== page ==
I need some clarification on a question I recently faced in a practice test.
I need to check if an object put in the bucket is open for public access and proactively change the object’s ACL (to make it private).
As per the above link I can check the S3 event s3:ObjectCreated:Put and trigger a Lambda function to change the object’s permission. In the above link I can see that ‘S3 event notifications can be lost at times in rare occasions’.
But I can also use just the CloudTrail logs or CloudTrail events in CloudWatch to call a Lambda function to change the object’s ACL.
So between S3 Event Notifications VS CloudTrail (i.e. set up to log the S3 event) VS CloudTrail events in CloudWatch, which is the best option and why?
I understand that CloudTrail logs goes to a S3 bucket, which again needs to be analysed/parsed to take a retrospective action whereas CloudTrail events in CloudWatch is faster to action-on, is that right?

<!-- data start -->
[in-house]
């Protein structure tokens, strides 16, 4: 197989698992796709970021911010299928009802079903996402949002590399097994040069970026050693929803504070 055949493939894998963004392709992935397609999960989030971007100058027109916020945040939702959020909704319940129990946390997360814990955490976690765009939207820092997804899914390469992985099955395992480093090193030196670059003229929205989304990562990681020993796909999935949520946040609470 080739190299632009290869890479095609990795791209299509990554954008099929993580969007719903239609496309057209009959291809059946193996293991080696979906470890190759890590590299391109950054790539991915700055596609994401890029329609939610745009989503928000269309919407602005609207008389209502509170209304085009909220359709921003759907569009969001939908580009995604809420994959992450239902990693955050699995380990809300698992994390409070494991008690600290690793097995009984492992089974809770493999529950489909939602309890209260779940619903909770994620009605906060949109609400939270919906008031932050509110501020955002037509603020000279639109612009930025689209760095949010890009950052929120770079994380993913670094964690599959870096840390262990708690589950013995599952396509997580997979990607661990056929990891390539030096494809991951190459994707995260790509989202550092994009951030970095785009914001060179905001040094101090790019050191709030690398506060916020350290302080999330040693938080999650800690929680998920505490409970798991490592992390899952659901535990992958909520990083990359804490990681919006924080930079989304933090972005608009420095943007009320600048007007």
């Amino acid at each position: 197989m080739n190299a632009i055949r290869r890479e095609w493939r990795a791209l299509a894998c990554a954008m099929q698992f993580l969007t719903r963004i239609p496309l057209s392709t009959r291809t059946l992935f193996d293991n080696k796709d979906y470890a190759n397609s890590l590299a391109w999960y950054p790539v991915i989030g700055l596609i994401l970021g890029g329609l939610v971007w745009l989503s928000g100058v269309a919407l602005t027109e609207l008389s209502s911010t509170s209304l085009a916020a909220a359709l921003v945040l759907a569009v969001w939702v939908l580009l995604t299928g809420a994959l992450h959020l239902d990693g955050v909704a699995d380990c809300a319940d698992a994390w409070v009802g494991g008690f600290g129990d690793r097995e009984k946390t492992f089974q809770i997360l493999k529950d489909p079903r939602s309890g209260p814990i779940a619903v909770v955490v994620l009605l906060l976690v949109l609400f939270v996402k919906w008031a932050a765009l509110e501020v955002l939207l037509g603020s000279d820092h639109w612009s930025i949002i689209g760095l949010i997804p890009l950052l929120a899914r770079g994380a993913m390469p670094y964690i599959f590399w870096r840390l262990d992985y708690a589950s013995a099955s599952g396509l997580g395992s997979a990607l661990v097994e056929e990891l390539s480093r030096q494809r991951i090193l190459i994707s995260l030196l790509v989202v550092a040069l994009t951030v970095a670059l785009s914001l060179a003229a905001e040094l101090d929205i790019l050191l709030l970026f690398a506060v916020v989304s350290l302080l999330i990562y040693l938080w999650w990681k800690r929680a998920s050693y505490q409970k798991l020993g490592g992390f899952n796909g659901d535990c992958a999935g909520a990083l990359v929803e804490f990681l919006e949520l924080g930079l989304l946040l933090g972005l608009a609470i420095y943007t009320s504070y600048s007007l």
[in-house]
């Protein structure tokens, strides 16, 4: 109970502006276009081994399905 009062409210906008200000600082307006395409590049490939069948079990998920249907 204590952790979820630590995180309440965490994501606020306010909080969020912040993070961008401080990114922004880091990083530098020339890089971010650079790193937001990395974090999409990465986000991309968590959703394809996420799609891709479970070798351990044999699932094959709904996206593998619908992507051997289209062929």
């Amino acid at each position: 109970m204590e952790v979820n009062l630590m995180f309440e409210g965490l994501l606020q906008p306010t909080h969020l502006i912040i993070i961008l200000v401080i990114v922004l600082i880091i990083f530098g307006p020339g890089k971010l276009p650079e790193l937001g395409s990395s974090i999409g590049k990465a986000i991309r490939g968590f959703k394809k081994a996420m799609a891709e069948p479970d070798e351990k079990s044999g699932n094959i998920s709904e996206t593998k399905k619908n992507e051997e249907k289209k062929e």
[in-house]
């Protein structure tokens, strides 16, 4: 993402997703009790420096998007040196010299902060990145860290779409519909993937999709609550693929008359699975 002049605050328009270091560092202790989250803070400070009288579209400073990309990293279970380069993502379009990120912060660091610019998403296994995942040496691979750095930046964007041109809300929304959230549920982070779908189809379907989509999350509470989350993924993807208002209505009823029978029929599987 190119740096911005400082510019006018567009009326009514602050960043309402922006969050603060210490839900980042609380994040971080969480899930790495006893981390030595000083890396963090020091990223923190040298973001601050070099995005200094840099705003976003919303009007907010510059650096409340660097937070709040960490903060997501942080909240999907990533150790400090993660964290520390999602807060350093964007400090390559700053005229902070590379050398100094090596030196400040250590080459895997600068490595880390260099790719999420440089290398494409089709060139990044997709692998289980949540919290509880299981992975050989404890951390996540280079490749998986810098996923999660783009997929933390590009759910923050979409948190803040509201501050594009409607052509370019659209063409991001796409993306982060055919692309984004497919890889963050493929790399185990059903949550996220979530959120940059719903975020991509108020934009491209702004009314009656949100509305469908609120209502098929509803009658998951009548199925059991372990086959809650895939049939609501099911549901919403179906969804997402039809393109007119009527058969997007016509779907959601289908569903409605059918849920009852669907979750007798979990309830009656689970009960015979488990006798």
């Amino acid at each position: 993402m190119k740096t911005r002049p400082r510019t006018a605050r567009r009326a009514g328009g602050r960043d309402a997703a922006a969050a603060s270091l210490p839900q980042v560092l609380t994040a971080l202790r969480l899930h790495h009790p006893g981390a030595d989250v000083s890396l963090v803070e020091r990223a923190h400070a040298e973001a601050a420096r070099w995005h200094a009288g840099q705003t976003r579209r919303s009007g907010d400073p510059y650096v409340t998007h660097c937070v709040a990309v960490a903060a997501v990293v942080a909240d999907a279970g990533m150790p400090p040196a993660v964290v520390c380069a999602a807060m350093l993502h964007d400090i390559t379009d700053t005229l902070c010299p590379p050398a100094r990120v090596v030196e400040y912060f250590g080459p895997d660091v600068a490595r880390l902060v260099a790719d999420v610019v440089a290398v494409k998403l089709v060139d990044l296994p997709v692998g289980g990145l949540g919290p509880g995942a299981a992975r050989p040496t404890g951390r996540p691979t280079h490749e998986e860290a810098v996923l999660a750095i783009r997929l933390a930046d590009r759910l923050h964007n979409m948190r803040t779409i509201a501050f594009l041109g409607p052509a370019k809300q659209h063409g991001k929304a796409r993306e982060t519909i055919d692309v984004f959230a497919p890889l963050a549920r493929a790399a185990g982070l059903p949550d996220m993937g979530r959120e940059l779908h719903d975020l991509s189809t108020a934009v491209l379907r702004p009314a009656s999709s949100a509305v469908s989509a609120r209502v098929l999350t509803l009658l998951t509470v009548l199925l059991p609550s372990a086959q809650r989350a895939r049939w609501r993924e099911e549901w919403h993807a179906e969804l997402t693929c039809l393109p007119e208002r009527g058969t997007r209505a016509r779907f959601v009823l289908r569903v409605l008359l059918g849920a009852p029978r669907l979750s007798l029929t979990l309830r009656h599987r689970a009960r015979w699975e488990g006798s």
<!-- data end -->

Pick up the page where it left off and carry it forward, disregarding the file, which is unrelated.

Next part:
Can some one clarify this.
First, my brain looks at your scenario and – despite the fact that it might be a question deliberately contrived to see what you know about S3 event notification – it makes we wonder if the writer understands S3 permissions.
S3 security is probably the number one customer screw-up in AWS. As such, I now have to give mandatory security sermon.
Any object that you PUT into a bucket automatically has default ACLs, and are not publicly accessible. Period. Full stop. No need to check anything. No need to change anything to make it non-public.
"But what if I have a bucket policy that makes things public – either in the entire bucket or only a prefix of that bucket – and I don’t want a new object that I am PUT-ing in that bucket to be public?"
THEN YOU SHOULDN’T HAVE PUT AN OBJECT THAT YOU DON’T WANT PUBLICLY ACCESSIBLE IN A BUCKET THAT MAKES OBJECTS PUBLICLY ACCESSIBLE!!!
Second, (and back to S3 notification) in AWS, where there are many different ways to get something done, the "best option" varies from case to case – which is why we expect architects to know this stuff. Any one of the mechanisms you mentioned above can work. Any of the mechanisms you mentioned above are still ultimately triggered by the S3 event notification subsystem and are subject to the "rare occasions" mentioned in that doc.
If I had to implement that, my questions would be A) is which method will be the easiest to implement, and B) how aggressively do I want to build something to follow up and find any of those "rare occasions".